Here are our Top 4 Predictions for the Construction Industry in 2022

2022 Construction Industry Predictions

Here are our Top 4 Predictions for the Construction Industry in 2022

by Rebecca Hasulak, Marketing & PR, QuickFrames


Can you believe it’s already 2022? Another 12 months have whizzed by, with their share of ups, downs and “sideways” – especially in the construction industry. As we look ahead, it’s a great time to predict what’s to come in the near future, get prepared and even let ourselves feel some excitement. Along those lines, here are four of our top construction predictions for this year.

1. Personalization

Many other industries have embraced the idea of personalization in business, whether it’s sharing specific marketing messages, crafting tailored sales offers or otherwise personalizing the customer experience. This is a worthwhile shift overall, and just as important in construction. However, in our industry, personalization looks a bit different.

Now and in the near future, expect construction stakeholders to have access to more customized parts from vendors that meet their project’s unique needs. And, expect them to expect this kind of treatment from you. We’ve already seen demand for this in our business, given that customers often have irregular jobsite circumstances. If they can’t bolt our rooftop equipment support connections to members, they have to weld them. So, we’ve come up with custom welded connections, produced with a top-of-the-line plasma cutter, that help them work around their existing conditions. We expect such customized needs to become even more desired in the coming year.

2. Integration Between Parties

Historically, construction has been an industry in which siloes are the norm. Mechanical contractors handle HVAC and piping, erectors assemble the metal framework, project managers make sure the project is finished on budget and within scope… and so on. These individualized areas of specialty are still absolutely the norm, but there’s been an increase in collaborative practices recently.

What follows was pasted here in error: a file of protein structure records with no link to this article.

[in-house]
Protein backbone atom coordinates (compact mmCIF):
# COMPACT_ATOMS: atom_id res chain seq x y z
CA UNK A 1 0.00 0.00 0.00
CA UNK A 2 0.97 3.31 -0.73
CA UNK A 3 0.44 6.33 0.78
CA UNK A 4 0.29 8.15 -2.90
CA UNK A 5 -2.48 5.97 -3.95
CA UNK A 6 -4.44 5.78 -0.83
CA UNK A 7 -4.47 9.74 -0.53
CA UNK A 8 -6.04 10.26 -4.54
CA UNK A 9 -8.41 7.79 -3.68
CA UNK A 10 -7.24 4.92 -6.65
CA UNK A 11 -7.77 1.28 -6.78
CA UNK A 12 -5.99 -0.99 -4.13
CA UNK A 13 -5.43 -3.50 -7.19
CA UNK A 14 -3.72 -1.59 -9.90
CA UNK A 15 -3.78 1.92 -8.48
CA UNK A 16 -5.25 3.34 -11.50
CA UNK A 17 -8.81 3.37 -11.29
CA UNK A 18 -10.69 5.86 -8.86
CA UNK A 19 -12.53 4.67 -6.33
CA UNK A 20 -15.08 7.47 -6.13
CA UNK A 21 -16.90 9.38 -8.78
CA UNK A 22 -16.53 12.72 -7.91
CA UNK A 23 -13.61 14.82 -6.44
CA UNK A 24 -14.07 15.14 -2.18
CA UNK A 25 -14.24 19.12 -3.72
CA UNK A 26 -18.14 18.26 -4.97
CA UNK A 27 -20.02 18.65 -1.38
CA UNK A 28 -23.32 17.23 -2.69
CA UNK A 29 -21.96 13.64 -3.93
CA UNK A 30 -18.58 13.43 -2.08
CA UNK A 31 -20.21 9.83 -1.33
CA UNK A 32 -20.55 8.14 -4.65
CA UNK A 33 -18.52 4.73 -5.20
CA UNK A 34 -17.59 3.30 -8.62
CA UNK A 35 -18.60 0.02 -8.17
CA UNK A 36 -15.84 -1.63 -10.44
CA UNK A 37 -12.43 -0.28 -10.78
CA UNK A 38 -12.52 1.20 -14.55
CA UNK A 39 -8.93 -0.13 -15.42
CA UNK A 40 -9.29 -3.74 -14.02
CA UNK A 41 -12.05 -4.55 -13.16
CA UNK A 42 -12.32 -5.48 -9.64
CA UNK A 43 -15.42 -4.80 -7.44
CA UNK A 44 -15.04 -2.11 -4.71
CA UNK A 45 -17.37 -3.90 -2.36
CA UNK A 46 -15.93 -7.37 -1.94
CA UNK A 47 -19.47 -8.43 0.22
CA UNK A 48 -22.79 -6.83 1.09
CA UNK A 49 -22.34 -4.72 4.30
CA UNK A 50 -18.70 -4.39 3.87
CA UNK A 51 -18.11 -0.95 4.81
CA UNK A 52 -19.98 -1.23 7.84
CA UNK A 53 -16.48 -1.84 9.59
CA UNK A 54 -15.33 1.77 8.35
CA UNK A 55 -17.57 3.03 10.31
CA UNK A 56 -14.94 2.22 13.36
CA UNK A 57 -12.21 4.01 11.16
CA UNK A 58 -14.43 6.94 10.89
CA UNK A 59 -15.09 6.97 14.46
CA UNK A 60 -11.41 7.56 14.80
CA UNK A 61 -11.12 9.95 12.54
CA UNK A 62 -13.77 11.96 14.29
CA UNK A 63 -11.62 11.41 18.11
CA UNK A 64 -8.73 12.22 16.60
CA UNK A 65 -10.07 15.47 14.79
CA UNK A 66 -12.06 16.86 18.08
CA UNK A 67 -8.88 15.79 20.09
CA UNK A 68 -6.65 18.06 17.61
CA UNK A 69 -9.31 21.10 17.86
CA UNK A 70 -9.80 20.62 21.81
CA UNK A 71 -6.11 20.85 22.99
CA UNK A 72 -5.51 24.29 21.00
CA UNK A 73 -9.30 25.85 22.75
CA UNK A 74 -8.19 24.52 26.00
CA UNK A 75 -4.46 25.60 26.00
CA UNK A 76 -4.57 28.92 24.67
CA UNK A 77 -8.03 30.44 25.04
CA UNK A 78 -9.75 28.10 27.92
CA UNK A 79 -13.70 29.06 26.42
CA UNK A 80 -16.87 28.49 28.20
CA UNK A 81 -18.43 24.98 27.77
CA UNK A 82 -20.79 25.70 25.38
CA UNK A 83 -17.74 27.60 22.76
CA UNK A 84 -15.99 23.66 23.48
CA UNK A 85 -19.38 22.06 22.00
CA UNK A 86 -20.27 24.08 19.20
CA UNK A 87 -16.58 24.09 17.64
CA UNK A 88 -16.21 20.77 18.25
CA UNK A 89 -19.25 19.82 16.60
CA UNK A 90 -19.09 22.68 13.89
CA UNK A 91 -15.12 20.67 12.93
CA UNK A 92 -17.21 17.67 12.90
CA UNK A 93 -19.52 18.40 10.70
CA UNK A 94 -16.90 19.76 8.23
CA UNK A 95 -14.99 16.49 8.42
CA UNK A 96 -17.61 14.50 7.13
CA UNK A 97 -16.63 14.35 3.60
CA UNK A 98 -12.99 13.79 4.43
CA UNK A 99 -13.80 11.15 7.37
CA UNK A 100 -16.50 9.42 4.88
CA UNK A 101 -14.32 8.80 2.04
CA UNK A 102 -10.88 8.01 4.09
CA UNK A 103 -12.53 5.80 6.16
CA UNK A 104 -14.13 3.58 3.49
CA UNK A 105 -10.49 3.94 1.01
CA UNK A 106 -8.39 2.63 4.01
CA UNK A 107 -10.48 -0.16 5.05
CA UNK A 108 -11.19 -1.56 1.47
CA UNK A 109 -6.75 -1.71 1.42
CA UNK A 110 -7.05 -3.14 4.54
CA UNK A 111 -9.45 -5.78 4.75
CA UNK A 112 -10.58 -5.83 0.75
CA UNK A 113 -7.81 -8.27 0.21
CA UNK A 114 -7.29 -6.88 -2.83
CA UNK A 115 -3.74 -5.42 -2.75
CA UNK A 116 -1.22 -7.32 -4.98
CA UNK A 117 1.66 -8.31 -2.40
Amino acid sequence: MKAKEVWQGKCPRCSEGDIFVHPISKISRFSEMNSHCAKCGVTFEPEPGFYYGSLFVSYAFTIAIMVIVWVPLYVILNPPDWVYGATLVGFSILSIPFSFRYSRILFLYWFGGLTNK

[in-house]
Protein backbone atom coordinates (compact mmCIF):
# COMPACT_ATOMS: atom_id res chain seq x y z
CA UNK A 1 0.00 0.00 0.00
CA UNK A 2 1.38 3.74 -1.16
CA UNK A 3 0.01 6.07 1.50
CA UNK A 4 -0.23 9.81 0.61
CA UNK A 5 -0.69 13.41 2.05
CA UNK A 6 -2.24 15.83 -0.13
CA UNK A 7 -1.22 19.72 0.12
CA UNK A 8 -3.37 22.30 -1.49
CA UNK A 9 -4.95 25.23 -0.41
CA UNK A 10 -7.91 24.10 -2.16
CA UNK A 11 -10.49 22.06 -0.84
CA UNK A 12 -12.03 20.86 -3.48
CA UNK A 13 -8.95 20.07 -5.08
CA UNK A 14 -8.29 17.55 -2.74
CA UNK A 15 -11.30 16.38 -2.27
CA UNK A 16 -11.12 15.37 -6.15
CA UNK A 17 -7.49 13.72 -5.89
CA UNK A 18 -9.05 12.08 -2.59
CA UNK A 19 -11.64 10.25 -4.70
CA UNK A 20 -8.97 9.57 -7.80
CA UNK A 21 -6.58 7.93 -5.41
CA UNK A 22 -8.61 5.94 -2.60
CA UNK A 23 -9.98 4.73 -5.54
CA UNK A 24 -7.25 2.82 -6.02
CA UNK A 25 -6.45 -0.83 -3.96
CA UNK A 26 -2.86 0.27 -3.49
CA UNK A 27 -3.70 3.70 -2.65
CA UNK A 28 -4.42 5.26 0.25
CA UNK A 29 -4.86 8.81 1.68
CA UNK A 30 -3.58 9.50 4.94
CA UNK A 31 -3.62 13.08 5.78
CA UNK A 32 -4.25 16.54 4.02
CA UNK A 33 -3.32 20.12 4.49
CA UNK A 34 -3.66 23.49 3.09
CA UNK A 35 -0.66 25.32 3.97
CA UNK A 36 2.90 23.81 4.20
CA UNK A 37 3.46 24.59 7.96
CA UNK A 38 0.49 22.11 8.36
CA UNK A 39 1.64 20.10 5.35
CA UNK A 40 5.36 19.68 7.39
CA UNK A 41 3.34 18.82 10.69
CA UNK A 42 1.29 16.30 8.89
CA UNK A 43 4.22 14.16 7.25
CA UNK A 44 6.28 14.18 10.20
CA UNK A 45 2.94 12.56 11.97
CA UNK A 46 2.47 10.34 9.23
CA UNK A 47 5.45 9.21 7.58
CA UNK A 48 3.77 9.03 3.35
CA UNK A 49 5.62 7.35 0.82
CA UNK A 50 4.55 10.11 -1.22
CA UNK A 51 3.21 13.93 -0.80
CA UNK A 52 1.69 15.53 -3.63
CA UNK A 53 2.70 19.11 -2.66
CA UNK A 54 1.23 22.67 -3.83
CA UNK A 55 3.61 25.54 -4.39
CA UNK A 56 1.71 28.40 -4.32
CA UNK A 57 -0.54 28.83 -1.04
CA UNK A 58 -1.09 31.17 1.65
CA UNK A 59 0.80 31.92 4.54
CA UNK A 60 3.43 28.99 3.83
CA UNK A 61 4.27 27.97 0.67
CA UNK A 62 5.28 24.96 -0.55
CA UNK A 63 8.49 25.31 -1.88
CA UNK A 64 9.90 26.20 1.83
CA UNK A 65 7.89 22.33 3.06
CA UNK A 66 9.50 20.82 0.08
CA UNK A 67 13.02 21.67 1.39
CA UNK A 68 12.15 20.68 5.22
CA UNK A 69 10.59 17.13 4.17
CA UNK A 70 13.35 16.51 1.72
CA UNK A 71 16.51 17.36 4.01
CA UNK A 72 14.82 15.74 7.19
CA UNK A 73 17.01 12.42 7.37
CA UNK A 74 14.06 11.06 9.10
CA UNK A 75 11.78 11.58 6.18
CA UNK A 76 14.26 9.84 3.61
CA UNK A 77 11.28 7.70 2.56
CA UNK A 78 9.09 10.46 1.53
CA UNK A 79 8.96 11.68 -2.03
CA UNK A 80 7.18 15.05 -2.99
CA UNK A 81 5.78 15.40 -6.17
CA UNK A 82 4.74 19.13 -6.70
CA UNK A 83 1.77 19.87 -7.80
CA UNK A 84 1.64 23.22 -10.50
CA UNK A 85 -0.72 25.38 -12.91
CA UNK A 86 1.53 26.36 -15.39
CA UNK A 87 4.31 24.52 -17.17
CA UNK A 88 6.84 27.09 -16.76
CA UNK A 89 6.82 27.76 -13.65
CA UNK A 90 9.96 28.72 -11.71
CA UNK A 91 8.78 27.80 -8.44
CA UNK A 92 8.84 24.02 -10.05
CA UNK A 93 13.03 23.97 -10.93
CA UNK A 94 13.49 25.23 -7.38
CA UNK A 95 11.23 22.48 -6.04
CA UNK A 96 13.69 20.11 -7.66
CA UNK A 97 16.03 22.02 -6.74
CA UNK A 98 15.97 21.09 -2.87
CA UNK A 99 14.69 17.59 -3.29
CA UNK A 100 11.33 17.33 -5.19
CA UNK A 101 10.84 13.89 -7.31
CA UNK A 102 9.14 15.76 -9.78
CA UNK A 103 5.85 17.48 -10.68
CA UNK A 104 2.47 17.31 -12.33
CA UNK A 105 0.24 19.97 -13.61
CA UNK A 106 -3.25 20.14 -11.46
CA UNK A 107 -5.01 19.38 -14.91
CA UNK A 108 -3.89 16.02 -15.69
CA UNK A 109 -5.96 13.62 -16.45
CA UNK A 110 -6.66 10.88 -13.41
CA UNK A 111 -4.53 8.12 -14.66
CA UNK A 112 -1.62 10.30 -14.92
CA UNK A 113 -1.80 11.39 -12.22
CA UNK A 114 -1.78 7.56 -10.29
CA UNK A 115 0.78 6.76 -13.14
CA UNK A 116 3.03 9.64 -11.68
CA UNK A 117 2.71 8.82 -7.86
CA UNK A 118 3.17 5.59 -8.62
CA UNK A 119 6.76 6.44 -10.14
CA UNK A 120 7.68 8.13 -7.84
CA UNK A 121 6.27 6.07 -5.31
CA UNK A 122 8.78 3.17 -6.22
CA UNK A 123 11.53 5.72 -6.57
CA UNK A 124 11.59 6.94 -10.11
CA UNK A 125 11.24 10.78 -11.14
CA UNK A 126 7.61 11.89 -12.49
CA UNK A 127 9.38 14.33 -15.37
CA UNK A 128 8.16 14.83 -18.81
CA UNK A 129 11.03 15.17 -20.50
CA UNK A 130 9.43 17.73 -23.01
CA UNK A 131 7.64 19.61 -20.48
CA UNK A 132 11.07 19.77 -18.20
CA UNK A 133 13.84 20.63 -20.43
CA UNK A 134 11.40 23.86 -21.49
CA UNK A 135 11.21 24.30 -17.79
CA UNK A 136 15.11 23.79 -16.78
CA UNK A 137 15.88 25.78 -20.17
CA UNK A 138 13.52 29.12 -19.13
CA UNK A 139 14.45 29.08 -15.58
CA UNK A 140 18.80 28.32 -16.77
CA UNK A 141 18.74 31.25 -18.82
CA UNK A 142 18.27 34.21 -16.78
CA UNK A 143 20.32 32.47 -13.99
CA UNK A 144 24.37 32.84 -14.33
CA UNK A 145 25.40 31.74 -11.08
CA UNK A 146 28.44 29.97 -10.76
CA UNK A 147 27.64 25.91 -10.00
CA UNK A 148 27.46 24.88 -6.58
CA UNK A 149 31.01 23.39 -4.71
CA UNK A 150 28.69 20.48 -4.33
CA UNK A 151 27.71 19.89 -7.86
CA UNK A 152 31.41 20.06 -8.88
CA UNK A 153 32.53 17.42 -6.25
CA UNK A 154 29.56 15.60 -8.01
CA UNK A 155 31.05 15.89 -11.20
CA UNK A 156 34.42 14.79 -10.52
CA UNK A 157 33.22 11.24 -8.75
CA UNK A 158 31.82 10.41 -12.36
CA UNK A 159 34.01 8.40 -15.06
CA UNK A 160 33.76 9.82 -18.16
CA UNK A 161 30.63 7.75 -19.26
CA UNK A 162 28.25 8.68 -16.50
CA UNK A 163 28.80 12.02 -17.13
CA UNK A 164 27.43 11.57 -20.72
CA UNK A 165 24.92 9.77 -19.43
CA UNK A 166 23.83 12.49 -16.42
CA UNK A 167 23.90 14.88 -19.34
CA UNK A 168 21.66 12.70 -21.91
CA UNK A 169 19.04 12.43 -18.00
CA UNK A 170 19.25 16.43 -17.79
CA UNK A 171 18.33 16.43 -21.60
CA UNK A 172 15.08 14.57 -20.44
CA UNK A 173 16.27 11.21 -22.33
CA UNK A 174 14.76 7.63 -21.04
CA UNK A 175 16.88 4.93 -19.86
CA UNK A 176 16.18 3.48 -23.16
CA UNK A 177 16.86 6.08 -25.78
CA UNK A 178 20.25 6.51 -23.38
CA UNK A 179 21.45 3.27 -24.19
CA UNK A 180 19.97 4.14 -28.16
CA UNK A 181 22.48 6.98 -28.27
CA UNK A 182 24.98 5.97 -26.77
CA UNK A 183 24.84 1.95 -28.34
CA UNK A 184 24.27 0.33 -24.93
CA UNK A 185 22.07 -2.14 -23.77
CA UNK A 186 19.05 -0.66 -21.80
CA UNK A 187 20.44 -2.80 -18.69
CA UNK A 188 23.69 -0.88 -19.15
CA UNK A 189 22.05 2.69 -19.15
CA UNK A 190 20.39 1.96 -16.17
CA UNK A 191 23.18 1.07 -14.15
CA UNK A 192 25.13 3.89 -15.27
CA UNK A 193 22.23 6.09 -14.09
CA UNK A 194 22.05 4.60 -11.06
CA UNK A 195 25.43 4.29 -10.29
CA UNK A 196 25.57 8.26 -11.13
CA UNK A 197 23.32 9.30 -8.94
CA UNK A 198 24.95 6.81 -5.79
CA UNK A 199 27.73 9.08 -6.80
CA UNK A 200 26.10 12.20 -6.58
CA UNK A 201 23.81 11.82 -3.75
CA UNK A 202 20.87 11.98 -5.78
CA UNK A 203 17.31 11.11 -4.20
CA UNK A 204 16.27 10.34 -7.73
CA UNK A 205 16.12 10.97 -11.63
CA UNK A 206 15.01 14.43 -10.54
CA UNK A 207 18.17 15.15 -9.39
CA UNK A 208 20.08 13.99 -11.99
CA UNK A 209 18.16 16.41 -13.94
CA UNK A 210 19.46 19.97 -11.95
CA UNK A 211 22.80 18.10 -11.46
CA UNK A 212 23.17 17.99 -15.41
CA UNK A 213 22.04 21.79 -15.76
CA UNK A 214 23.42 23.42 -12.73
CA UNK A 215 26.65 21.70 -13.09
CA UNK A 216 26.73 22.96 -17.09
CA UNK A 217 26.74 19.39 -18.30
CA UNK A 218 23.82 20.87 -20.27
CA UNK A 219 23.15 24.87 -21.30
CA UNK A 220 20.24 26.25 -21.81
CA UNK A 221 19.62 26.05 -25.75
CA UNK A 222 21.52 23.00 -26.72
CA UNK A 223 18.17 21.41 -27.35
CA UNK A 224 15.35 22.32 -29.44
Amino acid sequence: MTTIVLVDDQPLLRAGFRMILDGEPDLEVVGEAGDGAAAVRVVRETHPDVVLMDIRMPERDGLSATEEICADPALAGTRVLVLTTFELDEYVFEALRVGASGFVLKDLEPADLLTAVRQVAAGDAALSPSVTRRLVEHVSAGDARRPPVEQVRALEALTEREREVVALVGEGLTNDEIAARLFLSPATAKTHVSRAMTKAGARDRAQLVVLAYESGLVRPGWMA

As other industries are recognizing the benefits of working hand-in-hand (e.g. sales and marketing), construction stakeholders are starting to see they can save time and move faster when there’s cohesion between parties on jobs. We expect to see more communication between vendors and other colleagues earlier in a project, and overlap throughout it.

3. Creativity

If the global pandemic has proven one thing, it’s that people are resilient and adaptable. In order to adapt to supply chain problems, a reduced workforce and material limitations, construction companies have had to get creative. They’ve considered alternate parts, materials and configurations for their needs to prevent being held up on a project – and this openness to trying new things has paid off.

Within our own walls, we experienced the steep rise in steel prices, just like steel fabricators everywhere. But, fortunately, we had planned ahead and already had plenty of steel in stock. Through the sharp increases, we did become more intentional about recycling steel when possible and using our sheets as precisely as possible to get the most from them.

We also found that metal fabricators who used our rooftop equipment supports for their needs, instead of fabricating themselves, were able to save their own steel (and shop time) for their most profitable projects. We’ll see a lot of this type of ingenuity and experimentation in the coming year, as people in all facets of construction encounter obstacles and find new ways to adapt and thrive.

4. Updated Build Processes

Along the same vein of breaking out of the status quo, we’ve heard from large fabricator/erectors who are tired of battling mechanical coordination issues and are changing their processes on new builds to break free from this. In the past, they would put up the columns, beams/girders and joists – then weld in angle iron roof frames – followed by laying down the decking.

More sophisticated fabricator/erectors are now putting up the columns, beams/girders and joists, laying the decking and later on – when mechanical coordination issues are resolved –coming back and installing QuickFrames from under the deck. This method creates all the necessary roof penetrations, sets the curbs and sets the mechanical equipment – all in one motion. It saves all the hassle of coordinating mechanical locations upfront, as well as rework and project delays.

We predict more and more fabricator/erectors will embrace this model (and other modernized build processes) in the coming years.

Interested in learning more about how QuickFrames can save you time, money and headaches on your next job? Contact us anytime!

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